A new animal study suggests that low doses of the chemical that causes marijuana’s high may halt the progression of atherosclerosis, a disease that narrows and hardens blood vessels.
Atherosclerosis starts when a vessel’s inner wall becomes damaged. Cellular debris builds up into plaques, and immune cells called leukocytes inflame the damaged area. Eventually, this combination can completely block the blood vessel, causing a heart attack or stroke.
Previous research suggested that tetrahydrocannabinol (THC), the psychoactive component of marijuana, has anti-inflammatory properties. To determine whether THC could affect atherosclerosis, François Mach of Geneva University Hospital in Switzerland and his colleagues tested the chemical on mice genetically predisposed to develop a version of the disease.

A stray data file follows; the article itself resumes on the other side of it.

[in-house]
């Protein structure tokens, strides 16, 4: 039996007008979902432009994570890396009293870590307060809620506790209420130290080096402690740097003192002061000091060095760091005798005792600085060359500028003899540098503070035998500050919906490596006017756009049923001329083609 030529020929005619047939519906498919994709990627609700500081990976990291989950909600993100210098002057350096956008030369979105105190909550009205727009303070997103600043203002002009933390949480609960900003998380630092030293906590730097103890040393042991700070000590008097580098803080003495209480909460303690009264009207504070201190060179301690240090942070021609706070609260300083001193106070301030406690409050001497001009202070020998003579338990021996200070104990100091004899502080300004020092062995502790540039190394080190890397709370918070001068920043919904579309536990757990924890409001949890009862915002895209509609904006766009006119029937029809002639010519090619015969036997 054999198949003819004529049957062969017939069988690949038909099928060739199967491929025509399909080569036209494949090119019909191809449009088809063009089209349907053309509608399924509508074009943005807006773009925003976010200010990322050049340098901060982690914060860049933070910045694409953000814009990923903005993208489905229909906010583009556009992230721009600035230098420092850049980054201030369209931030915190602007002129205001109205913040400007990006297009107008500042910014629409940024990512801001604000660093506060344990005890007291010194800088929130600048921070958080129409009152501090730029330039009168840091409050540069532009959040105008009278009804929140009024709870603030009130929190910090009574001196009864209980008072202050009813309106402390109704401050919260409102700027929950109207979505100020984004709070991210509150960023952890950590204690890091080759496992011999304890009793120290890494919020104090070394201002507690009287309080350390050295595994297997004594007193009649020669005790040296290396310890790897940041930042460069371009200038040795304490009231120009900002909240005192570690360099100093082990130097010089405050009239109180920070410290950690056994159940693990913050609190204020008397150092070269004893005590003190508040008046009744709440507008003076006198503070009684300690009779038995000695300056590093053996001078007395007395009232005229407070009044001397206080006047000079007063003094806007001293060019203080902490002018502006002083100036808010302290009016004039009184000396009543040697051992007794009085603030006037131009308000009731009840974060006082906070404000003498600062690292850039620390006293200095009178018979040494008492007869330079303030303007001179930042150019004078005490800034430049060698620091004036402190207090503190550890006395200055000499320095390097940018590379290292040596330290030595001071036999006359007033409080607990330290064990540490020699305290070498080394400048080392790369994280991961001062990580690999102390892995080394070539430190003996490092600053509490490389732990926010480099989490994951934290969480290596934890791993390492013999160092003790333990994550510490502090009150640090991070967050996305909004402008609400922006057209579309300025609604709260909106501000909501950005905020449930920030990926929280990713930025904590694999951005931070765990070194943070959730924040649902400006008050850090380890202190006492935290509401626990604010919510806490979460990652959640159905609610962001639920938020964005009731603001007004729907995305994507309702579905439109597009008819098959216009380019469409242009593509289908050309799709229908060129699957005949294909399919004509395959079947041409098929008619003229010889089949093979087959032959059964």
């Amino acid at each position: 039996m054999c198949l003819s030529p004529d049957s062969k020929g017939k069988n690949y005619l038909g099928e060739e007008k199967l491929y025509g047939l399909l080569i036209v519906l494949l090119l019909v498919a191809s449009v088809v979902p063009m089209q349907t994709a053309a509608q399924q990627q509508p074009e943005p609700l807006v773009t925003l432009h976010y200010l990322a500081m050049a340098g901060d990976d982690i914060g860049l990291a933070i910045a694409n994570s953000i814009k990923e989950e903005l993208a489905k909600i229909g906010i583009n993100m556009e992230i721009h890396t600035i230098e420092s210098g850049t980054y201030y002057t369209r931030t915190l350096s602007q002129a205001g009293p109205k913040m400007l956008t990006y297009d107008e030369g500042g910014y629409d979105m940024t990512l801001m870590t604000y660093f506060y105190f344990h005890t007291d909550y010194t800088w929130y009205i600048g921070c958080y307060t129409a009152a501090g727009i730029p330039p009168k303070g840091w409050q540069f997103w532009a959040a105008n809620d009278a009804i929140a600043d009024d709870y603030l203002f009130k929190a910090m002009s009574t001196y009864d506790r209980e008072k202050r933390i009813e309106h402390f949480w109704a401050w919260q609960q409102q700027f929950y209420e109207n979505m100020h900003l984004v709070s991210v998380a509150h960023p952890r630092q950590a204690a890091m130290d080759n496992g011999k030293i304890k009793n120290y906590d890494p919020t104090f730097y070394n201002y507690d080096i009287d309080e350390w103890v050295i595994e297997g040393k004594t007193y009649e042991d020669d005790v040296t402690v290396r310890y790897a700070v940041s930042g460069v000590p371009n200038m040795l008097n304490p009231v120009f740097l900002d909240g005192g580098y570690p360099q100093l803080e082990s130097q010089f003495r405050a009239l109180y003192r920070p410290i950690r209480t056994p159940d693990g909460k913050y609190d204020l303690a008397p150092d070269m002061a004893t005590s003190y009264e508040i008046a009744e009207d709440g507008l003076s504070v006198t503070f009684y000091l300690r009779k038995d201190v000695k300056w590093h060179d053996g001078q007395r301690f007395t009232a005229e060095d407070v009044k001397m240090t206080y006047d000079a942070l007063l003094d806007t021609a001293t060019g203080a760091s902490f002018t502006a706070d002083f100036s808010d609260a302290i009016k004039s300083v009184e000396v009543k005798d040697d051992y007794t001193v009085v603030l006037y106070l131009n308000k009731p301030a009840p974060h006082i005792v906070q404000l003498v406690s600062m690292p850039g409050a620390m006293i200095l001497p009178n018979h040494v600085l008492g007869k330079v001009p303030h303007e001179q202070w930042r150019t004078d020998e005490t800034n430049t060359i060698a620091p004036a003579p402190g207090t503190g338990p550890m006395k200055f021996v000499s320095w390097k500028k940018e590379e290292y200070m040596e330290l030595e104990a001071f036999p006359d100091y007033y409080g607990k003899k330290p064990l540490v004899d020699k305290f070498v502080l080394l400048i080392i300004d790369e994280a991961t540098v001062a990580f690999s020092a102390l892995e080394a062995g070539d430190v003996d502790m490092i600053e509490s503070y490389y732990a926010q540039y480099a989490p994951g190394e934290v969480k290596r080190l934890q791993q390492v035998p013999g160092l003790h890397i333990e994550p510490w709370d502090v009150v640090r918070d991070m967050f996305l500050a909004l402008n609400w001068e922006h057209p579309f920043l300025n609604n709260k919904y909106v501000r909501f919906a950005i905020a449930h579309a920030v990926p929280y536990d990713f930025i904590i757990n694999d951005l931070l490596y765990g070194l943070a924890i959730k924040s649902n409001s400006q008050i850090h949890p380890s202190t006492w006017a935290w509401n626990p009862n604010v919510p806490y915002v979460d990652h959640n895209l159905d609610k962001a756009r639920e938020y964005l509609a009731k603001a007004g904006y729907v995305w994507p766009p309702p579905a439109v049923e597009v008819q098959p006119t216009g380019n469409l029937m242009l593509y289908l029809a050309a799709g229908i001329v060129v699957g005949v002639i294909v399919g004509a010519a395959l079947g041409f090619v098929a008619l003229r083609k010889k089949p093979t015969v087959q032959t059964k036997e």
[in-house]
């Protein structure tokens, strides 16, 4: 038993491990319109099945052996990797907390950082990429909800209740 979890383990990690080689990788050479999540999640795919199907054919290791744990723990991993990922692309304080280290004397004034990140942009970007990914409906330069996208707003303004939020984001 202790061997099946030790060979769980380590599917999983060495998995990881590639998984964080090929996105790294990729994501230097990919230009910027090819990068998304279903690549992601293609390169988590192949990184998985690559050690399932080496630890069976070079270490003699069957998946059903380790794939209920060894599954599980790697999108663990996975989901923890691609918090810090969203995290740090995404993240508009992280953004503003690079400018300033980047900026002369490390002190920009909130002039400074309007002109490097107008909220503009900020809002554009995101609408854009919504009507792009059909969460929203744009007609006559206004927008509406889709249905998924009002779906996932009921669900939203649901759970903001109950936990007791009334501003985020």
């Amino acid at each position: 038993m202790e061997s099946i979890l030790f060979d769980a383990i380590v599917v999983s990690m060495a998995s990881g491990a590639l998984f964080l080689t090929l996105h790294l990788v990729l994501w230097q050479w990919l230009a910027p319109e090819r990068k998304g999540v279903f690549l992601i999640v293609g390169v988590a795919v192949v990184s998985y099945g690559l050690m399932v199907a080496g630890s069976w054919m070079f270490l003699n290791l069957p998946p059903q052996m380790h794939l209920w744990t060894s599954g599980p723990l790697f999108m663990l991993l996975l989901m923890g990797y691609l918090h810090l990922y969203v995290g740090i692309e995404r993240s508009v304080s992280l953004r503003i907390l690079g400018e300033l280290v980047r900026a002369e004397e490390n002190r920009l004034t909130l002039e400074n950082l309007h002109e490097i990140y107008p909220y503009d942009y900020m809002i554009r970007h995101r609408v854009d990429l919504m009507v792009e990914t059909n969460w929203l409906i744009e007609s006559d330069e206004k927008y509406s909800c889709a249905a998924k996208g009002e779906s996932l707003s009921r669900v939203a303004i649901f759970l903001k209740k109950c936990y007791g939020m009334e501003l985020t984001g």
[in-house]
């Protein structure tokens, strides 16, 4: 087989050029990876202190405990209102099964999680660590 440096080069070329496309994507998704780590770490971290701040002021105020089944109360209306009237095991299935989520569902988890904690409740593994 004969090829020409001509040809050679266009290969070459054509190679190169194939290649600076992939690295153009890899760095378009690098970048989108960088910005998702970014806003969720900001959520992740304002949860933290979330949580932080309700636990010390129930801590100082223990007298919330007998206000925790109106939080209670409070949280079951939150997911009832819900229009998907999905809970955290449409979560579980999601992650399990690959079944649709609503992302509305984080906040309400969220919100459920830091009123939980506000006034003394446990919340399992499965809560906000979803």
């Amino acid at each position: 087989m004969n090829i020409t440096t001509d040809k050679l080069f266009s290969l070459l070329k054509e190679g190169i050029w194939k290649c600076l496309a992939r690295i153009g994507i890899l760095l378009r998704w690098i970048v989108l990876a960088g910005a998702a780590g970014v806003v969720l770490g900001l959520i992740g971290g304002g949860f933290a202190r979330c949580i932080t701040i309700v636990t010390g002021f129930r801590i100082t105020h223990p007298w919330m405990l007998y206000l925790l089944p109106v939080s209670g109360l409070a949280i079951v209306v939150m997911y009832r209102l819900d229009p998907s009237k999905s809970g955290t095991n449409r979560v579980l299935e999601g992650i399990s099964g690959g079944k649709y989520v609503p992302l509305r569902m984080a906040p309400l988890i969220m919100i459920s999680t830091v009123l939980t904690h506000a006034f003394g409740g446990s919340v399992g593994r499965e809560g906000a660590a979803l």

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The mice ate a high-cholesterol diet for 11 weeks, which facilitated the buildup of thick plaques within their blood vessels. For the last 6 weeks of the diet, Mach’s team gave some of the mice daily oral doses of THC.
The scientists found that the mice given a minute amount of THC had significantly smaller plaques and less inflammation than did those that hadn’t received the chemical or that got larger doses. The only effective dose was the mouse equivalent to about one-tenth of a marijuana joint, considerably less than what creates a high.
Mach says that the results, published in the April 7 Nature, don’t mean that smoking pot can reduce atherosclerosis in people. Since only low doses had a therapeutic effect in mice, the dose from smoked pot is probably too high to be beneficial. Furthermore, Mach notes that marijuana smoke injures the lungs, and so may promote atherosclerosis.